## Abstract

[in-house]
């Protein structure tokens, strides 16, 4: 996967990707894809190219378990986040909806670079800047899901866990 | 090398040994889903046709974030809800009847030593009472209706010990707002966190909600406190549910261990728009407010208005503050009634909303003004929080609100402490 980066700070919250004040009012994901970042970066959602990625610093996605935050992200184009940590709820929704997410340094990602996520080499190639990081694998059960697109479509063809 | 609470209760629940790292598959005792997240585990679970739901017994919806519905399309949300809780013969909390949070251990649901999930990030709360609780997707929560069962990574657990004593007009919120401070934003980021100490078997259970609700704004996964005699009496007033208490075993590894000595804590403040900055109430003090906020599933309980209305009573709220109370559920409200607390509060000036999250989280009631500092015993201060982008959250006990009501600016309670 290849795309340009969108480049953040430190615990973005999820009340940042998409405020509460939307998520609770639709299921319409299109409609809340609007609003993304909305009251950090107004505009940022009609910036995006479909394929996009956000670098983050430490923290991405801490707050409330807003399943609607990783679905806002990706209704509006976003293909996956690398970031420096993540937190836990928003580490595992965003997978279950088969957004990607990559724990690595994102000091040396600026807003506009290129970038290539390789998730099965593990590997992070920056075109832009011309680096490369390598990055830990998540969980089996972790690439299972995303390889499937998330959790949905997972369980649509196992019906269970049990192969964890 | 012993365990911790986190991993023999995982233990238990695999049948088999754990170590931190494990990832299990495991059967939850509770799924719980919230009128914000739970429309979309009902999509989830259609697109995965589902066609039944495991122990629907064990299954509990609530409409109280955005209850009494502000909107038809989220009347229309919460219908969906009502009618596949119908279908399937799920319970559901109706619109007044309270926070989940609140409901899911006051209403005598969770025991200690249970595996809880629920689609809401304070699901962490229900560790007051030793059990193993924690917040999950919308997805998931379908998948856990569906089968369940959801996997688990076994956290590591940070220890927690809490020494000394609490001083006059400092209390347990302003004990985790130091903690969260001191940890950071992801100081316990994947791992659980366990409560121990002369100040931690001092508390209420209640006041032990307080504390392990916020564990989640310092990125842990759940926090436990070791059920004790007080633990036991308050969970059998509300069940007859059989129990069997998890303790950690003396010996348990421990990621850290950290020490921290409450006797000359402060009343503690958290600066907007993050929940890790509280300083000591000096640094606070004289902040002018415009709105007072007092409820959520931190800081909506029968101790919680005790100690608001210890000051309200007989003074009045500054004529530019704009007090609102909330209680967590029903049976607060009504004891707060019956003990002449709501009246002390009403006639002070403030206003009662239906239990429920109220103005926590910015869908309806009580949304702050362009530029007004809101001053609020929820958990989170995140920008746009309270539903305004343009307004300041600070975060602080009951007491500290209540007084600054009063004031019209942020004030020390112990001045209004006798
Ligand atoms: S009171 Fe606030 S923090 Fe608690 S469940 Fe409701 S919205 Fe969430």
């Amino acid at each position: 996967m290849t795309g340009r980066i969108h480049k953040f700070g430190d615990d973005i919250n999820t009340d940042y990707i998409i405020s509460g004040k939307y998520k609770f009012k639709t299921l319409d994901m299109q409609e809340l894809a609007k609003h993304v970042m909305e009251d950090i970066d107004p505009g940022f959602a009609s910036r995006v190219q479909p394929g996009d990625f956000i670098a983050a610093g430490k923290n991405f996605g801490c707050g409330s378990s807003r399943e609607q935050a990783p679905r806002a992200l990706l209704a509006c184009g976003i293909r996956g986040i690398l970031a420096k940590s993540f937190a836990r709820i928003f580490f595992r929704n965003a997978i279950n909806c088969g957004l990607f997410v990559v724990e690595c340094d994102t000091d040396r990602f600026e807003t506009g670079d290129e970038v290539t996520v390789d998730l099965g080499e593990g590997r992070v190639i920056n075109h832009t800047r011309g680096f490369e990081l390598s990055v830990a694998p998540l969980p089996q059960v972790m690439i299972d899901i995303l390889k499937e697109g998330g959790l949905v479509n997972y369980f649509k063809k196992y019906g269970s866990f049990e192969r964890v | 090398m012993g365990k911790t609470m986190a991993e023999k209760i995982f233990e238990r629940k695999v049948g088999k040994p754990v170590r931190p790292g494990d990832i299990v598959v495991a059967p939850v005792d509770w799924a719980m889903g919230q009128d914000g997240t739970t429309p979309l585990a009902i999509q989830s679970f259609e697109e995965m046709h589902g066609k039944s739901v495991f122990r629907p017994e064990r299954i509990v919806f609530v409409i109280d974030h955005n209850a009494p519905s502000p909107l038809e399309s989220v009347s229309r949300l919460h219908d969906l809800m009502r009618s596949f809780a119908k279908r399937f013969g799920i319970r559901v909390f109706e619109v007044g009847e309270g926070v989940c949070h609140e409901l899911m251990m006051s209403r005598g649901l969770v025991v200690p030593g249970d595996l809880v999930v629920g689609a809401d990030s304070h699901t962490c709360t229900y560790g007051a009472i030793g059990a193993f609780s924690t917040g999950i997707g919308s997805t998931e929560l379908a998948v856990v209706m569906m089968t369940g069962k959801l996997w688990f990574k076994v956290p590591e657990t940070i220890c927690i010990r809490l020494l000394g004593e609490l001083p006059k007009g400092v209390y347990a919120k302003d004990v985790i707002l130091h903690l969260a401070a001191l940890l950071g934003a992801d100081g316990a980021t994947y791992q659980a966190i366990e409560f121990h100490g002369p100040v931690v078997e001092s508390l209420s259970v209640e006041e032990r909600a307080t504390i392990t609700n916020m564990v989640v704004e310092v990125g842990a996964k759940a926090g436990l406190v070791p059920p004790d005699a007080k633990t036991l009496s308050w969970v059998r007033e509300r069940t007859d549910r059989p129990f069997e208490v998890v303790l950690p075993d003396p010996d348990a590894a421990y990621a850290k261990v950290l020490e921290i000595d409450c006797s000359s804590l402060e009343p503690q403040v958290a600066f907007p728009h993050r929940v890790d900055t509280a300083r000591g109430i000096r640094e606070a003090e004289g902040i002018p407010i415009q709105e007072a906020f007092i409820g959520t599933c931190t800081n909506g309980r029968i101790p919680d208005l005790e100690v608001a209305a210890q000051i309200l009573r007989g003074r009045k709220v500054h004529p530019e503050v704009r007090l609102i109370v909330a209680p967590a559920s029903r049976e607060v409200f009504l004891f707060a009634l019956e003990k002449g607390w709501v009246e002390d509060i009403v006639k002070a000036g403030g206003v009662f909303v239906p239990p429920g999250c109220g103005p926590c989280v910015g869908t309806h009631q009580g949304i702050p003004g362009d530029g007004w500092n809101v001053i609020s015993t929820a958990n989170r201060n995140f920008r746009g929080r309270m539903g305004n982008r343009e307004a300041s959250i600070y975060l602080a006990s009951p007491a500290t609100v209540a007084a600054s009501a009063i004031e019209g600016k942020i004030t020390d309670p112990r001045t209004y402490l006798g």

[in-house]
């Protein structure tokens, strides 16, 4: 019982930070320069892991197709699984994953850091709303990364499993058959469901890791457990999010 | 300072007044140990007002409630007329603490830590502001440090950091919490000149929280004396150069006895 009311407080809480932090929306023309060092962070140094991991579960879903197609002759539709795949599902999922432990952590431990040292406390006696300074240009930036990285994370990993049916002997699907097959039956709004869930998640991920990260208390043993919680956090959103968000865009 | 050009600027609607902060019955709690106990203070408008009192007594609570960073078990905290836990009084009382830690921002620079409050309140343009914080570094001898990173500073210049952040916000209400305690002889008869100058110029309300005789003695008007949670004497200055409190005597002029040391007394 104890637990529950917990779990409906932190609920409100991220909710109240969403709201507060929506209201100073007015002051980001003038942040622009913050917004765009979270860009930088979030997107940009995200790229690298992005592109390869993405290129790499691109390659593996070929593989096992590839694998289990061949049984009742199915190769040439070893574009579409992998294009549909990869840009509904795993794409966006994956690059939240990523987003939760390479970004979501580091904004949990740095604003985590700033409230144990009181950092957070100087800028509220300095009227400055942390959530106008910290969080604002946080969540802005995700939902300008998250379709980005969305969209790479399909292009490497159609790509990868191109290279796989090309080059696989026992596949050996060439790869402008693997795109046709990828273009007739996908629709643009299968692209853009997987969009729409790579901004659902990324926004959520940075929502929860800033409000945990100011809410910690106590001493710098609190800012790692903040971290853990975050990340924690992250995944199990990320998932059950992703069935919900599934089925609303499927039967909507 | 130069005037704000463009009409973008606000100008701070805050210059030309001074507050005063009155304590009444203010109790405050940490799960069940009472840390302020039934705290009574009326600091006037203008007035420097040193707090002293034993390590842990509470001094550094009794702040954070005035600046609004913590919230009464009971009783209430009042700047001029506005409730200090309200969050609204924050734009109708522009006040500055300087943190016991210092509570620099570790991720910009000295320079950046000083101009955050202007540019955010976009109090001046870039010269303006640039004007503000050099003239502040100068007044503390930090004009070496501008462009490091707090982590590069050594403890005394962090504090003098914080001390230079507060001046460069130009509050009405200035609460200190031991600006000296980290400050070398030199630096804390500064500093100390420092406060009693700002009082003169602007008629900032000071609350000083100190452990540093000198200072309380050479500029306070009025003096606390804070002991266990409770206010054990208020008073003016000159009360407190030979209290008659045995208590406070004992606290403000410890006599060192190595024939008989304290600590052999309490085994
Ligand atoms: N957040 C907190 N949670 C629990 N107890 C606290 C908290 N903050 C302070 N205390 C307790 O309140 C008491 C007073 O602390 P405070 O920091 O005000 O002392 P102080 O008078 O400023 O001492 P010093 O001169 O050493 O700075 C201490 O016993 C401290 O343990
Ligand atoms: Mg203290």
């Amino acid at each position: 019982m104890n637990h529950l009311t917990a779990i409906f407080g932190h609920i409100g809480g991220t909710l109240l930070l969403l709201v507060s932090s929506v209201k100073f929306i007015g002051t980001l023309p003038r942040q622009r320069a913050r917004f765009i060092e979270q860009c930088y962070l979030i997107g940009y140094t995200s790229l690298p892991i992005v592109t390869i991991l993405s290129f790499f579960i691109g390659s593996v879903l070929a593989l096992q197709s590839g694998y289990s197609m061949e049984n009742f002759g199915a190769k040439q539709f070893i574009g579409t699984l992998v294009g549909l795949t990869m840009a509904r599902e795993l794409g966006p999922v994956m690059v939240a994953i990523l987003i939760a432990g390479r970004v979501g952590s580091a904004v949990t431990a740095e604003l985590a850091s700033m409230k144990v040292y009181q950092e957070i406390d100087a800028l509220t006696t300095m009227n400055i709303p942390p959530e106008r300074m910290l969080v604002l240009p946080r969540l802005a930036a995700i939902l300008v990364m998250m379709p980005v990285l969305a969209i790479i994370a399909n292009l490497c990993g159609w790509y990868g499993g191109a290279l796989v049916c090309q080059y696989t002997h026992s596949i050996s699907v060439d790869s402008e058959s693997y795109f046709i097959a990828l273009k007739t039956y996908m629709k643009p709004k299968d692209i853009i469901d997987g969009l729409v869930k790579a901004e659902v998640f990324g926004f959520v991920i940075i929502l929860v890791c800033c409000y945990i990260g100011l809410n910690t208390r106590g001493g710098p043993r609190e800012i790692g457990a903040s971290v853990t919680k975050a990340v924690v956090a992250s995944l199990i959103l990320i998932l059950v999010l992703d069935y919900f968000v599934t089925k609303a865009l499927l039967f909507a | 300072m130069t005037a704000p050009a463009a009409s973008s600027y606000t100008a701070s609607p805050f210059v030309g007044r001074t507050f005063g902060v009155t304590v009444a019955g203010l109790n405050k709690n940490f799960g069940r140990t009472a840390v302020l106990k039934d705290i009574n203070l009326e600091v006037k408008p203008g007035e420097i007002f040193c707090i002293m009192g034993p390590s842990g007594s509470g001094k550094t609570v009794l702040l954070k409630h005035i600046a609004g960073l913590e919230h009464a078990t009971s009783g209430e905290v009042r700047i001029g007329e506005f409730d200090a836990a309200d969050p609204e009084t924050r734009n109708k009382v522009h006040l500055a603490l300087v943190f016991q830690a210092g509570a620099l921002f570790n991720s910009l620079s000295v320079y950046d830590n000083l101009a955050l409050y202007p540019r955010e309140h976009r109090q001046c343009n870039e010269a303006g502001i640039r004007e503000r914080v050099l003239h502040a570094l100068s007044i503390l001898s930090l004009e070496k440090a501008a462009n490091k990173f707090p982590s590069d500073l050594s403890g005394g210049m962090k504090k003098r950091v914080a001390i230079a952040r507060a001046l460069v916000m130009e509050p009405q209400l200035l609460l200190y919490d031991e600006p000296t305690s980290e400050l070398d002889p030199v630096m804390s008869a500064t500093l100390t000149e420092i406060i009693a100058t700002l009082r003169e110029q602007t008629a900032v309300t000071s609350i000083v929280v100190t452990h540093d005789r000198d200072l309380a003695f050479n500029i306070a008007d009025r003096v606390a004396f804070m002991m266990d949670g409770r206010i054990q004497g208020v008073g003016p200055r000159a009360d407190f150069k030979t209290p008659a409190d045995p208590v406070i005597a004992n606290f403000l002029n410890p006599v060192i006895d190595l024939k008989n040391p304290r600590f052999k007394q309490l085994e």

The paper discusses integral equations of the type k($\xi _{1}\,\ldots \,\xi _{n}$) = $\int_{-\infty}^{\infty}\cdots \int_{-\infty}^{\infty}\psi $(x$_{1}\,\ldots $ x$_{n}$) L($\xi _{1}$-x$_{1}\,\ldots \,\xi _{n}$-x$_{n}$; $\alpha $) dx$_{1}\,\ldots $ dx$_{n}$, where L is L-integrable, and $\psi $ and k are bounded. Since rapidly oscillating $\psi $ have a small k, and since measurements of k are necessarily uncertain within non-zero limits of experimental error, very different $\psi $ are consistent with any given set of measurements of k. Thus $\psi $ is not determined by measurements of k. Instead of $\psi $, partial information about $\psi $ that is not sensitive to rapid oscillations of $\psi $, can be obtained from k. In the present paper we consider smoothed versions of $\psi $, and their applications to gravity survey and the theory of surface waves. (1) For given L we construct normalized smoothing functions $\mu $(x$_{1}\,\ldots $ x$_{n}$), so that $\overline{\psi}$(x$_{1}\,\ldots $ x$_{n}$) = $\int_{-\infty}^{\infty}\cdots \int_{-\infty}^{\infty}\psi $(u$_{1}\,\ldots $ u$_{n}$) $\mu $(x$_{1}$ - u$_{1}\,\ldots $ x$_{n}$ - u$_{n}$) du$_{1}\,\ldots $ du$_{n}$ can be calculated from measurements of k($\xi _{1}\,\ldots \,\xi _{n}$). The method is applied to gravity survey, where the distribution $\psi $ of masses on a plane $\Sigma ^{\prime}$ is to be calculated from the normal force k on another (parallel) plane $\Sigma $. (2) By studying suitable smoothing functions we get a lower bound for the maximum modulus of the functions $\psi $ which are consistent with given experimental values of k. The bound is large if k is known to vary rapidly. The bound is also large if $\alpha $ is large and if the Fourier transform of L tends to 0 when $\alpha $\rightarrow $\infty $. The results are applied to gravity survey where now we consider the normal force on $\Sigma $ due to masses of bounded density distributed in the space below $\Sigma ^{\prime}$, where $\Sigma ^{\prime}$ is itself below $\Sigma $. If the normal force is not uniform the distance between $\Sigma $ and $\Sigma ^{\prime}$ must not be too large, the estimate depending on the bound for the density. Also fairly general conditions are imposed on $\psi $ so that $\psi $ is approximately determined by measurements of k, and an example from the theory of propagation in dispersive media is given where such conditions may be justified. The gist of the paper is contained in theorems A and B.